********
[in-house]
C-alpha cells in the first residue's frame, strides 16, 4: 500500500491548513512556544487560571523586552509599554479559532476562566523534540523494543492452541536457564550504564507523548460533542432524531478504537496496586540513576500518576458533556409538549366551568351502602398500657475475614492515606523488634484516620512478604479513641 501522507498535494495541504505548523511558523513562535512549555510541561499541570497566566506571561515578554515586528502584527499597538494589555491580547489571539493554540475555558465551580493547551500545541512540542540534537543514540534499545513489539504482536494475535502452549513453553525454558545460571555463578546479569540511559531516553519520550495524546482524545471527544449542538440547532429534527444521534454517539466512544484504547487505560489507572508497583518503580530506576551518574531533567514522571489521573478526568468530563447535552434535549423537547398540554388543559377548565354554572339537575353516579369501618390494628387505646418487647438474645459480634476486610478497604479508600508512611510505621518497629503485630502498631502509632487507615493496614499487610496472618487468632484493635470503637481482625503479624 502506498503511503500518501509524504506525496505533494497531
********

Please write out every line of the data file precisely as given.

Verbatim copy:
[in-house]
C-alpha cells in the first residue's frame, strides 16, 4: 500500500491548513512556544487560571523586552509599554479559532476562566523534540523494543492452541536457564550504564507523548460533542432524531478504537496496586540513576500518576458533556409538549366551568351502602398500657475475614492515606523488634484516620512478604479513641 501522507498535494495541504505548523511558523513562535512549555510541561499541570497566566506571561515578554515586528502584527499597538494589555491580547489571539493554540475555558465551580493547551500545541512540542540534537543514540534499545513489539504482536494475535502452549513453553525454558545460571555463578546479569540511559531516553519520550495524546482524545471527544449542538440547532429534527444521534454517539466512544484504547487505560489507572508497583518503580530506576551518574531533567514522571489521573478526568468530563447535552434535549423537547398540554388543559377548565354554572339537575353516579369501618390494628387505646418487647438474645459480634476486610478497604479508600508512611510505621518497629503485630502498631502509632487507615493496614499487610496472618487468632484493635470503637481482625503479624 502506498503511503500518501509524504506525496505533494497531